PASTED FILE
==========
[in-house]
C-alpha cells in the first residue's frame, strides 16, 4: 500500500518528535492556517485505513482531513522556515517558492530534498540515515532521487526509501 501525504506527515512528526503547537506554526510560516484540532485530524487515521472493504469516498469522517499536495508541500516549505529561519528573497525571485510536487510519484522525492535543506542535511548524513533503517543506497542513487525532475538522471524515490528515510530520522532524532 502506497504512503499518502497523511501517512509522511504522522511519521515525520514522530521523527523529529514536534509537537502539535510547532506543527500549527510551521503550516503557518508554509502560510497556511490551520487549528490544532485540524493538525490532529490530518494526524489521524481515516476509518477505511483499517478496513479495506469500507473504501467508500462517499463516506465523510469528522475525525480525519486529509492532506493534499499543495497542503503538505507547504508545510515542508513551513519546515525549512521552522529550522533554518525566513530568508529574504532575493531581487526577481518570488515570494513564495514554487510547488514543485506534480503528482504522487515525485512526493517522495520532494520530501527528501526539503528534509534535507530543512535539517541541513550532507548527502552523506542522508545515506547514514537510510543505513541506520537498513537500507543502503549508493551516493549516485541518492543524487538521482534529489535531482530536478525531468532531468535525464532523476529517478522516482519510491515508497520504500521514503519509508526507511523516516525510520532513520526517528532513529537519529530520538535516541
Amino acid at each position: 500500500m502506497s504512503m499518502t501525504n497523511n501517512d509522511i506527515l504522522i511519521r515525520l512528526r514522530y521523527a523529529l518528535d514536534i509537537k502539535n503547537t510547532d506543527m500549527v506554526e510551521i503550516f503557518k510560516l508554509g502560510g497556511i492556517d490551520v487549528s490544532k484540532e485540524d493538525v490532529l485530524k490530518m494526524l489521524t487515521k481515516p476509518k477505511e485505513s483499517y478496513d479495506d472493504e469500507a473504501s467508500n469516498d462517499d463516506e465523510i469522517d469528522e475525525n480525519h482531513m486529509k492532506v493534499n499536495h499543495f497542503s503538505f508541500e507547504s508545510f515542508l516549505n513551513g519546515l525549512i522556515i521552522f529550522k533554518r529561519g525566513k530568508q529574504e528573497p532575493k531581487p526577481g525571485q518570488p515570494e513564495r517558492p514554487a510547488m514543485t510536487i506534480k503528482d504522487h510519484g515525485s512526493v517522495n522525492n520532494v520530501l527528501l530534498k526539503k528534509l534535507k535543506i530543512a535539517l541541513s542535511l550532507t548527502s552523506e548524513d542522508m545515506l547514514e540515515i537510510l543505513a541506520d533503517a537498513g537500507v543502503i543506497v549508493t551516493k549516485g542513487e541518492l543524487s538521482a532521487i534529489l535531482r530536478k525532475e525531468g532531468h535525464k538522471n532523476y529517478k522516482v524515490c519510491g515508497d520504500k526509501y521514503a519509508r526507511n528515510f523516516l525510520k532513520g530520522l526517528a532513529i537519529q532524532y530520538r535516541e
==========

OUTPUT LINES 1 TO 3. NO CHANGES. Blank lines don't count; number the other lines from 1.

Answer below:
[in-house]
C-alpha cells in the first residue's frame, strides 16, 4: 500500500518528535492556517485505513482531513522556515517558492530534498540515515532521487526509501 501525504506527515512528526503547537506554526510560516484540532485530524487515521472493504469516498469522517499536495508541500516549505529561519528573497525571485510536487510519484522525492535543506542535511548524513533503517543506497542513487525532475538522471524515490528515510530520522532524532 502506497504512503499518502497523511501517512509522511504522522511519521515525520514522530521523527523529529514536534509537537502539535510547532506543527500549527510551521503550516503557518508554509502560510497556511490551520487549528490544532485540524493538525490532529490530518494526524489521524481515516476509518477505511483499517478496513479495506469500507473504501467508500462517499463516506465523510469528522475525525480525519486529509492532506493534499499543495497542503503538505507547504508545510515542508513551513519546515525549512521552522529550522533554518525566513530568508529574504532575493531581487526577481518570488515570494513564495514554487510547488514543485506534480503528482504522487515525485512526493517522495520532494520530501527528501526539503528534509534535507530543512535539517541541513550532507548527502552523506542522508545515506547514514537510510543505513541506520537498513537500507543502503549508493551516493549516485541518492543524487538521482534529489535531482530536478525531468532531468535525464532523476529517478522516482519510491515508497520504500521514503519509508526507511523516516525510520532513520526517528532513529537519529530520538535516541
Amino acid at each position: 500500500m502506497s504512503m499518502t501525504n497523511n501517512d509522511i506527515l504522522i511519521r515525520l512528526r514522530y521523527a523529529l518528535d514536534i509537537k502539535n503547537t510547532d506543527m500549527v506554526e510551521i503550516f503557518k510560516l508554509g502560510g497556511i492556517d490551520v487549528s490544532k484540532e485540524d493538525v490532529l485530524k490530518m494526524l489521524t487515521k481515516p476509518k477505511e485505513s483499517y478496513d479495506d472493504e469500507a473504501s467508500n469516498d462517499d463516506e465523510i469522517d469528522e475525525n480525519h482531513m486529509k492532506v493534499n499536495h499543495f497542503s503538505f508541500e507547504s508545510f515542508l516549505n513551513g519546515l525549512i522556515i521552522f529550522k533554518r529561519g525566513k530568508q529574504e528573497p532575493k531581487p526577481g525571485q518570488p515570494e513564495r517558492p514554487a510547488m514543485t510536487i506534480k503528482d504522487h510519484g515525485s512526493v517522495n522525492n520532494v520530501l527528501l530534498k526539503k528534509l534535507k535543506i530543512a535539517l541541513s542535511l550532507t548527502s552523506e548524513d542522508m545515506l547514514e540515515i537510510l543505513a541506520d533503517a537498513g537500507v543502503i543506497v549508493t551516493k549516485g542513487e541518492l543524487s538521482a532521487i534529489l535531482r530536478k525532475e525531468g532531468h535525464k538522471n532523476y529517478k522516482v524515490c519510491g515508497d520504500k526509501y521514503a519509508r526507511n528515510f523516516l525510520k532513520g530520522l526517528a532513529i537519529q532524532y530520538r535516541e